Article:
The Sex addict is not created in a bubble. The men and women who suffer from this illness were not raised in a cocoon, but they were raised in the shadow of shame, guilt, neglect, silence and the power of a secret. We here at No More Secrets do not have the ability to take “bad people” and make them good but rather we try to take ill people and make them well. We will leave the making good part to a higher power, but I do tell folks that if they do want a higher level of self-esteem they have to do two things. First they have to stop the addictive behavior and secondly they have to start doing esteem able acts. Simple to say, difficult to do for people with a life time of dysfunction.
As you read this one woman’s story and you think of her as a 13 year old and then as an 18 year old married and pregnant young woman, try to imagine what happens to her at 28, 38, and 48. Could this kind of trauma ever leave someone unscathed? Did this young woman ever really stand a chance at a good life? Now in her late 40’s she is trying to recalibrate the trajectory of the rest of her life. She is so brave and determined to finally right the wrong that had been done to her. With the help of the Sex and Love Addicts Anonymous (SLAA) fellowship, her strong connection to a women’s group, her therapist, her sponsor, her step work, her willing to take direction and her work with me as her recovery coach she is healing. And most of all she is not leaving before her own miracle.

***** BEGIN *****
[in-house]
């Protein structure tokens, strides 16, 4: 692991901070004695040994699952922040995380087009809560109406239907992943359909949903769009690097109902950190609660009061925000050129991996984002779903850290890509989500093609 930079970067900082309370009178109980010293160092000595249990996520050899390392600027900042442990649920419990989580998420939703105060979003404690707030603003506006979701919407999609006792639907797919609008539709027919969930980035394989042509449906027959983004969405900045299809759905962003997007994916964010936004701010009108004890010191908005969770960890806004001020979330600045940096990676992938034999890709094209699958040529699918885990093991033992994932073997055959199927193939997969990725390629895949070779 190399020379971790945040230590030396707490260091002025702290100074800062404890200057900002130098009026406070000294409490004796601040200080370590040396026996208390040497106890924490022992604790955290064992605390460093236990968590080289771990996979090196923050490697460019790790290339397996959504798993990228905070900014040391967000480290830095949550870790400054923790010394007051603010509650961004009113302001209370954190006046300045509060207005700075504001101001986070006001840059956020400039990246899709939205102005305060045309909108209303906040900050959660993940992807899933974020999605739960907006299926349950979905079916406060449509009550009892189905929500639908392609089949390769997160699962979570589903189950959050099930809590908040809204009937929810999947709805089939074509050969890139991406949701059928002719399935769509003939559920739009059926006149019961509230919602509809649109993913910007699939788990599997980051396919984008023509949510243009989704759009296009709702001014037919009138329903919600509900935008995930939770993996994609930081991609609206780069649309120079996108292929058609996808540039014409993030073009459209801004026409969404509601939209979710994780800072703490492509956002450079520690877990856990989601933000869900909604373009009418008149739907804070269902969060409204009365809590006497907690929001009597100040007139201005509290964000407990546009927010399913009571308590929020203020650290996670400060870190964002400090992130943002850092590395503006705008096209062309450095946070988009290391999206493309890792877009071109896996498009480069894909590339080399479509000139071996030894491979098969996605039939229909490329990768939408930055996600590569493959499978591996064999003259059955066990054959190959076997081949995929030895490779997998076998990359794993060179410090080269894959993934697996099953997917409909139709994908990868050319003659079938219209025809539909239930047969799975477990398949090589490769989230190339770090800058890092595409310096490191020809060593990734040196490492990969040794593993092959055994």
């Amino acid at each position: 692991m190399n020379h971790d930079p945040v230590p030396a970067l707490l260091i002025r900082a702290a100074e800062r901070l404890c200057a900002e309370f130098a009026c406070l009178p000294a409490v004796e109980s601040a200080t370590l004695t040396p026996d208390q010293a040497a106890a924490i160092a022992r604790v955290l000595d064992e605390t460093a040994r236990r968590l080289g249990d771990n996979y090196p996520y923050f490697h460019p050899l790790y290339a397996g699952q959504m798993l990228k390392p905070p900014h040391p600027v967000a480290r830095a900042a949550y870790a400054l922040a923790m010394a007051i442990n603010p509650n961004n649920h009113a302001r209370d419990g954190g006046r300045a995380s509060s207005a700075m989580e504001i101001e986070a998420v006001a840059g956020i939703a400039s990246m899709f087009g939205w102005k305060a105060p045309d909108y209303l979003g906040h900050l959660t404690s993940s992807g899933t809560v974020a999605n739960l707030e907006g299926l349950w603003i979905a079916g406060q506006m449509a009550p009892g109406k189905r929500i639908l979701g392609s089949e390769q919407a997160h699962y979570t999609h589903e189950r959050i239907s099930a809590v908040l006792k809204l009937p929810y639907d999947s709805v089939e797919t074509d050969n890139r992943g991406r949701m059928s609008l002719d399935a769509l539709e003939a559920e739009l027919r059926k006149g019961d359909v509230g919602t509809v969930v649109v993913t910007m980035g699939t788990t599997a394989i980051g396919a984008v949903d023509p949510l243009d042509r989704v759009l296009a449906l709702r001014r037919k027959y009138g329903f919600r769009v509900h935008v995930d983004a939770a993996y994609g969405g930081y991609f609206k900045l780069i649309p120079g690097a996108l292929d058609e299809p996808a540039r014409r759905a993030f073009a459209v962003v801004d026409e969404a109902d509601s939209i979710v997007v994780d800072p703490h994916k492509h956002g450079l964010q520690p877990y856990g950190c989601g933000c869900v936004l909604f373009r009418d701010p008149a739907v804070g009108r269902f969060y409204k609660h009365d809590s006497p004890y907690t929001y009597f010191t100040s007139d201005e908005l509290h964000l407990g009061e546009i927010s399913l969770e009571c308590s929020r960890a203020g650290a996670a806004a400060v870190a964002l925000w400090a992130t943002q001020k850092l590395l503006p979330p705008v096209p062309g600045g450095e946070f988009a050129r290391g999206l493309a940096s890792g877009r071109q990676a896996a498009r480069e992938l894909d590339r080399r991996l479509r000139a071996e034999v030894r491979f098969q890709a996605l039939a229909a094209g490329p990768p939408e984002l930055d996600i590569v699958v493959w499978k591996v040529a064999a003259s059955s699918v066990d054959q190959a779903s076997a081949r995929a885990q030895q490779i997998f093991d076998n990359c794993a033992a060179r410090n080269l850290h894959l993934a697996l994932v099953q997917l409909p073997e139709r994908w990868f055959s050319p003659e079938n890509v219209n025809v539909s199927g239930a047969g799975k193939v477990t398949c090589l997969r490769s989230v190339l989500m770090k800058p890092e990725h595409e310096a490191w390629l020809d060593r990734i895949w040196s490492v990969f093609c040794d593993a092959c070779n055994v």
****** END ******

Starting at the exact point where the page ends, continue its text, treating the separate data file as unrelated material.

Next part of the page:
(not her real name)
Homework from Jay:
Write about how the hand in the room impacted my life. Especially my feelings around men, fear, arousal, confusion, and betrayal.
The following was written over a series of three days.
It is July 1982. I am 18 years old. Six months pregnant. Married to M. Living with my mother-in-law and step-father-in-law 3,000 miles away from my family and support system. M and I have snuck out of the apartment and are in an adult book store. I feel awkward and exposed in the front of the store. M takes me back to this room where we put a quarter in a machine and a movie plays. The only light comes from the movie and we are kissing, messing around. M is taking my clothes off so we can have sex. Suddenly I see this hand coming towards me and feel it touch my leg. I look to my right and this guy is looking at me through the hole in the wall. The hole is low and large enough he can get his hand and head through it. I think he could climb through the hole into our room. I scream and jump away. I climb onto M’s lap and am sobbing. M is trying to comfort me telling me that it is OK. He just wants a feel and he won’t hurt me. I won’t be calmed down and I am sobbing and being loud and M finally says we can leave. This experience has a major impact on my life. To this day it remains the most terrifying event I have lived through. It impacted my feelings of safety. It impacted my sex life in what I would do or would not do. I was much more open to lessor sexual violations that were not as terrifying. I took the attitude of it could be worse so I went along with whatever was asked of me.